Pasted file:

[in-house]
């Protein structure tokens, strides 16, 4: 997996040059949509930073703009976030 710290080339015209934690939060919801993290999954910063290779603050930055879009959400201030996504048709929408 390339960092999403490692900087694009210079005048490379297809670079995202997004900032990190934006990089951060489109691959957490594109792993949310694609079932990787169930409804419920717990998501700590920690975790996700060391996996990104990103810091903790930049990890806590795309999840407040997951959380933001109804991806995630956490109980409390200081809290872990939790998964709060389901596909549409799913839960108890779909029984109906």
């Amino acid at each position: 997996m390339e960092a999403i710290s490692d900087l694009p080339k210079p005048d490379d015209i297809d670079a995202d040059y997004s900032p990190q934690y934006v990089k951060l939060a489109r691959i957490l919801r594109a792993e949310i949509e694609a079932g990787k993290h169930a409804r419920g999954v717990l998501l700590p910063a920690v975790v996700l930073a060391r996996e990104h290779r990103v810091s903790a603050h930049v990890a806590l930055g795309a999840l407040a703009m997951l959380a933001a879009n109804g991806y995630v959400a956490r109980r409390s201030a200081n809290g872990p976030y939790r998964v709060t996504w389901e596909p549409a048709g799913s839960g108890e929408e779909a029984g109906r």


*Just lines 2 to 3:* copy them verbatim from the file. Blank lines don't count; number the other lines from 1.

């Protein structure tokens, strides 16, 4: 997996040059949509930073703009976030 710290080339015209934690939060919801993290999954910063290779603050930055879009959400201030996504048709929408 390339960092999403490692900087694009210079005048490379297809670079995202997004900032990190934006990089951060489109691959957490594109792993949310694609079932990787169930409804419920717990998501700590920690975790996700060391996996990104990103810091903790930049990890806590795309999840407040997951959380933001109804991806995630956490109980409390200081809290872990939790998964709060389901596909549409799913839960108890779909029984109906």
């Amino acid at each position: 997996m390339e960092a999403i710290s490692d900087l694009p080339k210079p005048d490379d015209i297809d670079a995202d040059y997004s900032p990190q934690y934006v990089k951060l939060a489109r691959i957490l919801r594109a792993e949310i949509e694609a079932g990787k993290h169930a409804r419920g999954v717990l998501l700590p910063a920690v975790v996700l930073a060391r996996e990104h290779r990103v810091s903790a603050h930049v990890a806590l930055g795309a999840l407040a703009m997951l959380a933001a879009n109804g991806y995630v959400a956490r109980r409390s201030a200081n809290g872990p976030y939790r998964v709060t996504w389901e596909p549409a048709g799913s839960g108890e929408e779909a029984g109906r």